It's not a tragedy to spend down savings
Frank Domurad ("In U.S. today, no margin for illness," Sept. 7) writes that his aunt's lifetime savings of $250,000 were consumed paying her nursing home costs. He wrote that his aunt "had worked all her life for nothing" because at death she had nothing left to leave as inheritances to various nieces and nephews.
I have to disagree with Mr. Domurad. His aunt, in my eyes, lived a noble life. She set aside savings during her working life so that, at the end, even if misfortune struck, she had the resources to pay her own way without becoming a burden to the government or to taxpayers. From their aunt's life, these nephews and nieces received something more valuable than a cash inheritance. They saw how a self-sufficient life should be lived.
PHILIP JACOBSON, MINNEAPOLIS
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More to the story in Dakota County
A Sept. 6 article ("Dakota County land protected but not open to the public"), and especially its headline, were very misleading. Dakota County has used money from the Farmland and Natural Areas Program to help other entities like the Minnesota Department of Natural Resources and cities acquire more than 1,500 acres of natural areas that are publicly accessible.
This program has provided a triple benefit for county taxpayers because it leverages noncounty funds to purchase the land and doesn't have ongoing maintenance costs and because the land meets the ecological and public use goals of the program.
This program was approved overwhelmingly by the voters in 2002 as a water quality, natural area and farmland protection program. It is not a park acquisition program, and no one ever said it would be.
These natural lands provide numerous public benefits (this was briefly referenced in the article) including habitat for fish and wildlife, ground and surface water protection, flood storage, carbon sequestration, scenic value, etc.
If those benefits are the primary goals of the program, then the county has to work cooperatively with the folks who own this land. If those landowners don't want to sell outright, but are willing to sell an easement (usually for substantially less than fee title) with protective restrictions and not allow for the public to actually use their private land, then that is what the county and many other similar organizations and agencies have to do to accomplish their goals
Moreover, the county does negotiate for public access and several private easements to allow some kind of access while still respecting the landowners' rights.
Dakota County staff and elected leaders have managed this program with professionalism and excellence. It is a national model that has produced fantastic results in its first 10 years. County residents should be very proud.
WHITNEY CLARK; EXECUTIVE DIRECTOR, FRIENDS OF THE MISSISSIPPI RIVER
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Consequences fall in the wrong place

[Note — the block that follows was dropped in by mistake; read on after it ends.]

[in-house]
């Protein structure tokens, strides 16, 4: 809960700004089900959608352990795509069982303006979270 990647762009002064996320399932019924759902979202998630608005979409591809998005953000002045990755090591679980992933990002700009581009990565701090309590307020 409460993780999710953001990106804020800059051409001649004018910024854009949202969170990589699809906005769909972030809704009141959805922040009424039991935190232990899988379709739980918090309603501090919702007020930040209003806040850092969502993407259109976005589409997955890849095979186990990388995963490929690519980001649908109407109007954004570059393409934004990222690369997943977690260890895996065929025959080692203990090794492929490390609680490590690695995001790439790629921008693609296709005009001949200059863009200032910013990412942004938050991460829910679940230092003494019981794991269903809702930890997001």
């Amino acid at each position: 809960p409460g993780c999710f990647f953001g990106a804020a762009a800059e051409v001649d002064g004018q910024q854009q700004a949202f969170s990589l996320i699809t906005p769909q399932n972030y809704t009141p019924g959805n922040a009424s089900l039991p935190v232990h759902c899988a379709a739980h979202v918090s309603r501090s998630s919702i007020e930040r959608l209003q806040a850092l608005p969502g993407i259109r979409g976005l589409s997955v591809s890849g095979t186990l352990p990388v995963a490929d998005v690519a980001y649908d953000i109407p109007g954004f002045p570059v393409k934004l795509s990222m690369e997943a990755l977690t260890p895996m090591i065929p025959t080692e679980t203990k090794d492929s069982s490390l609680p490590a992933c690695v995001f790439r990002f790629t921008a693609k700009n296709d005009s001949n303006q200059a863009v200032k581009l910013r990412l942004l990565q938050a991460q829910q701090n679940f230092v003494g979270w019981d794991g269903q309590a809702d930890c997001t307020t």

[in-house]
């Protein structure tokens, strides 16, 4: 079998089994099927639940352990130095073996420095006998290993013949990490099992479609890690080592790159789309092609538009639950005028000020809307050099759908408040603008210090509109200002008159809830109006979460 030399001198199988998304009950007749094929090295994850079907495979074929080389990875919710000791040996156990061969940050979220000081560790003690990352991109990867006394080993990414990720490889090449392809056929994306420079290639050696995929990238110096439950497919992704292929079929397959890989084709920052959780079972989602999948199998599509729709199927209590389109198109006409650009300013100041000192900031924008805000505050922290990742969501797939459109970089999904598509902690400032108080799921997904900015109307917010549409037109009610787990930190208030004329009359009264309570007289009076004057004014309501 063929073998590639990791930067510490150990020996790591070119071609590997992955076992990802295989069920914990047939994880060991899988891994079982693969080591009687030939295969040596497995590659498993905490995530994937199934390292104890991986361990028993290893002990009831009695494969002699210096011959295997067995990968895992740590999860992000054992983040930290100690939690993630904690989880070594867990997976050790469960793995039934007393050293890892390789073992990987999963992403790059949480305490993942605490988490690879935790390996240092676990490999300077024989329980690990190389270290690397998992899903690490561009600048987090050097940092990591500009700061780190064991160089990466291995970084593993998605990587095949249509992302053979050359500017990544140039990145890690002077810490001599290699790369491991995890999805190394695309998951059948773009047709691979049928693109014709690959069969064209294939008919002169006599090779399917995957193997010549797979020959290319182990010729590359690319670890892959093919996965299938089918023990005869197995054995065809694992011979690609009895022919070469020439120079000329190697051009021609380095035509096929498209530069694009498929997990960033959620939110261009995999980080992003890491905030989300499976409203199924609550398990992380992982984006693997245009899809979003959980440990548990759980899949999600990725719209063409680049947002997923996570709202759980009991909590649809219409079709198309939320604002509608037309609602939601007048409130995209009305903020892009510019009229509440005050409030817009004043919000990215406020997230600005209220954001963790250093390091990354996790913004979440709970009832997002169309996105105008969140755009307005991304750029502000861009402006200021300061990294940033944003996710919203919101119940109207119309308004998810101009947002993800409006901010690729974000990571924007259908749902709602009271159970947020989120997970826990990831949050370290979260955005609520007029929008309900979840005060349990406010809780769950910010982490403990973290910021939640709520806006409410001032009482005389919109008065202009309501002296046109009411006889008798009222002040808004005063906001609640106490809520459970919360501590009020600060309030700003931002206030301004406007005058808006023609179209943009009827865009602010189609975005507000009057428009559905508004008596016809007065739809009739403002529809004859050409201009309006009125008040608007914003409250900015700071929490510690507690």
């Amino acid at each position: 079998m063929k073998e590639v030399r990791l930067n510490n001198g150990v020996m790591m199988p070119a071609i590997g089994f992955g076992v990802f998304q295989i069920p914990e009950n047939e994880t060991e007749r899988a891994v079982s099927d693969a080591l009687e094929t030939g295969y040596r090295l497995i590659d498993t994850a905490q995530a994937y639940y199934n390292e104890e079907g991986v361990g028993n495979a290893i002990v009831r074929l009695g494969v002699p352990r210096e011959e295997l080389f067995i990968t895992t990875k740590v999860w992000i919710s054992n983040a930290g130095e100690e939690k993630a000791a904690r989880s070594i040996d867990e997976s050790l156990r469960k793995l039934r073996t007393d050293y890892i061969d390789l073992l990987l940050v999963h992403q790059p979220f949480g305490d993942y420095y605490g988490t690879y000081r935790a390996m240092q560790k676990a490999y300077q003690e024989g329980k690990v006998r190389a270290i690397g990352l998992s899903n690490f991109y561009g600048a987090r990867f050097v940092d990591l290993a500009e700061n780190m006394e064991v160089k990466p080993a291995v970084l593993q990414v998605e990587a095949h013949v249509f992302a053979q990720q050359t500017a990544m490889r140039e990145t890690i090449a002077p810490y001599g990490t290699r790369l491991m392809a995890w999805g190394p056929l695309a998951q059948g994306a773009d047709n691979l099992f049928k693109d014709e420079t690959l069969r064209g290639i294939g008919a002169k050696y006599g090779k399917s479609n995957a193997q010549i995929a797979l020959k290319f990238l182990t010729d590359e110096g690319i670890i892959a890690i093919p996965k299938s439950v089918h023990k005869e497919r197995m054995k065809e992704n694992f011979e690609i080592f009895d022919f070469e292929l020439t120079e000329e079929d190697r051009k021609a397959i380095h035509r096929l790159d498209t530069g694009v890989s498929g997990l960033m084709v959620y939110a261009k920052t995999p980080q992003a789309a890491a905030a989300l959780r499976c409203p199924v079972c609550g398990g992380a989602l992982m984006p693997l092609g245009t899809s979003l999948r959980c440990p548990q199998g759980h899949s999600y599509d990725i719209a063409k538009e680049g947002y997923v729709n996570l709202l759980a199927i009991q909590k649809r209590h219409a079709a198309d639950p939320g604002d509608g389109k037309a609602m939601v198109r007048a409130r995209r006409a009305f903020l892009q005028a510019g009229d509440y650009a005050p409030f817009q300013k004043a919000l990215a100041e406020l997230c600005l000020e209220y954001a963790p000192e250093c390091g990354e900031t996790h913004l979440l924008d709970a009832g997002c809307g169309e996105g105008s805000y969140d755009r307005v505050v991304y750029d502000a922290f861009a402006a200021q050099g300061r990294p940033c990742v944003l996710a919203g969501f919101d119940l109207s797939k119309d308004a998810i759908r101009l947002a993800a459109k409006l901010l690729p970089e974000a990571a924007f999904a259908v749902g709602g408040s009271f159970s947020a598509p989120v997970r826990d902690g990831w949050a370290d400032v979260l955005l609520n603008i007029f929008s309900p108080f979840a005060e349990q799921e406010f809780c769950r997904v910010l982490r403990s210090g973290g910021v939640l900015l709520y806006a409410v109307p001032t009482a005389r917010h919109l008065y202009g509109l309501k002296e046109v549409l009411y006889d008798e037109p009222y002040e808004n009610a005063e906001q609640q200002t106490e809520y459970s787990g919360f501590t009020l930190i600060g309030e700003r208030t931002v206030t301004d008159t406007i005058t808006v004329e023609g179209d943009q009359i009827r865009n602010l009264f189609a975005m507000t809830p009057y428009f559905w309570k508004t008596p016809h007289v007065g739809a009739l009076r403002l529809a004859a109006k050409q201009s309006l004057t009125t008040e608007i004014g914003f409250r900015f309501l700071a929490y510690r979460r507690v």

Here's an idea ("Police brutality in the age of YouTube," editorial, Sept. 6): Currently, local taxpayers have to bear the whole cost burden whenever the courts decide to monetarily compensate victims of police misbehavior. What if the law said that a portion (half? 25 percent?) of that cost would be covered by a reduction in pay allocated across all sworn officers of that police force? Perhaps peer pressure would weigh in on the side of proper behavior.
MARY ANNE PAGE, MINNEAPOLIS
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Differing views of history on subject
Bonnie Blodgett needs to do her history homework ("What global capitalists didn't foresee," Sept. 2). She tells us that Russia and China, among other nations, are eating our economic lunch, given their devotion to "free enterprise."
Russia is a criminal oligarchy, controlled totally by Vladimir Putin and his gang of cutthroat gangsters, who have gained economic power through their subservience to one man. China is a free-enterprise country in Blodgett's dreams only. A privileged Communist Party elite controls every aspect of the economy, largely to their own hugely remunerative benefit.
Blodgett also refers to the downside of "unfettered free trade" as practiced in America and other countries. There's no such thing, nor has there been since the late 1890s. Every aspect of our economy is micromanaged by an army of regulators and politicians.
We live in a limited free-market economy that has produced more wealth for more people than any other nation or system on the planet. If we wander from that path, we condemn more Americans and others around the globe to lower standards of living and a more nasty ecological environment.
MARK H. REED, PLYMOUTH
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It's a convoluted region, and we've participated
For 18 months, the Syrian government has been at war with its own people, killing at least 23,000 and displacing many thousands more. And now that despicable government is getting help from Iran.
But, in order to give that help, Iran needs the aid of Iraq, and is getting it. In short, Iraq is helping Syria slaughter its own people. Iraq, the country we "liberated" from the tyrannical dictator Saddam Hussein at the cost of 4,500 thousand American lives, many more crippled and hundreds of billions of dollars spent.
Early on in the Iraq war, it was said that the real winner of the war would be Iran. I think we now know who the losers are.
DOUG WILLIAMS, ROBBINSDALE